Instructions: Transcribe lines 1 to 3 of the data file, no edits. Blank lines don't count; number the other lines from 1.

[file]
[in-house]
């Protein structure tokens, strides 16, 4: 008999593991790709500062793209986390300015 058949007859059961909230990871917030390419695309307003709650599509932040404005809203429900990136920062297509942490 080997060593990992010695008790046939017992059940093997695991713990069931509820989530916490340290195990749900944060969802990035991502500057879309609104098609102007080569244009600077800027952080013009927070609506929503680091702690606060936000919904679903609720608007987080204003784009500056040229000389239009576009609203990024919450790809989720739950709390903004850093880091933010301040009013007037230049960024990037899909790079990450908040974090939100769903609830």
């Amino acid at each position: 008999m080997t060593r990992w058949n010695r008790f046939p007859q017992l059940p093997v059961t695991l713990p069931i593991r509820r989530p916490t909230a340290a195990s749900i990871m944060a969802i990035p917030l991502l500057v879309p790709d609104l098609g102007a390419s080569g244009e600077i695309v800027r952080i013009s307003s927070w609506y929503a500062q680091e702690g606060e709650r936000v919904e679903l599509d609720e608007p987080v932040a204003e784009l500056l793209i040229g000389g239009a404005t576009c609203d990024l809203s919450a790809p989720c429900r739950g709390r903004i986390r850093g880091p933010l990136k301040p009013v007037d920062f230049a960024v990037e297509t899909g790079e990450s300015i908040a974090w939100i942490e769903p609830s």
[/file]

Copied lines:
[in-house]
């Protein structure tokens, strides 16, 4: 008999593991790709500062793209986390300015 058949007859059961909230990871917030390419695309307003709650599509932040404005809203429900990136920062297509942490 080997060593990992010695008790046939017992059940093997695991713990069931509820989530916490340290195990749900944060969802990035991502500057879309609104098609102007080569244009600077800027952080013009927070609506929503680091702690606060936000919904679903609720608007987080204003784009500056040229000389239009576009609203990024919450790809989720739950709390903004850093880091933010301040009013007037230049960024990037899909790079990450908040974090939100769903609830």
């Amino acid at each position: 008999m080997t060593r990992w058949n010695r008790f046939p007859q017992l059940p093997v059961t695991l713990p069931i593991r509820r989530p916490t909230a340290a195990s749900i990871m944060a969802i990035p917030l991502l500057v879309p790709d609104l098609g102007a390419s080569g244009e600077i695309v800027r952080i013009s307003s927070w609506y929503a500062q680091e702690g606060e709650r936000v919904e679903l599509d609720e608007p987080v932040a204003e784009l500056l793209i040229g000389g239009a404005t576009c609203d990024l809203s919450a790809p989720c429900r739950g709390r903004i986390r850093g880091p933010l990136k301040p009013v007037d920062f230049a960024v990037e297509t899909g790079e990450s300015i908040a974090w939100i942490e769903p609830s």